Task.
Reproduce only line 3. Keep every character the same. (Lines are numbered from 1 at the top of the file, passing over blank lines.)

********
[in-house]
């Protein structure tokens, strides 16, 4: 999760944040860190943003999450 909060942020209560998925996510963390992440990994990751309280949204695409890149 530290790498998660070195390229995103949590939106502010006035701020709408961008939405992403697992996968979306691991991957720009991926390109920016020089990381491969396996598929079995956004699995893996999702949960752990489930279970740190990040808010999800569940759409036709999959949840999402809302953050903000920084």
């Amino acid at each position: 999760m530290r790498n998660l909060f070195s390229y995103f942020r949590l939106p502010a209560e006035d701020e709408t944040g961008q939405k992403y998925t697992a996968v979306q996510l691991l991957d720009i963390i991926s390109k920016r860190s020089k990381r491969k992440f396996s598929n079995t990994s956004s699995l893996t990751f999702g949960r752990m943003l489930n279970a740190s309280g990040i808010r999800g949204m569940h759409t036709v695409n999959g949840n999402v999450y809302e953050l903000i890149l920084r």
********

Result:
């Amino acid at each position: 999760m530290r790498n998660l909060f070195s390229y995103f942020r949590l939106p502010a209560e006035d701020e709408t944040g961008q939405k992403y998925t697992a996968v979306q996510l691991l991957d720009i963390i991926s390109k920016r860190s020089k990381r491969k992440f396996s598929n079995t990994s956004s699995l893996t990751f999702g949960r752990m943003l489930n279970a740190s309280g990040i808010r999800g949204m569940h759409t036709v695409n999959g949840n999402v999450y809302e953050l903000i890149l920084r």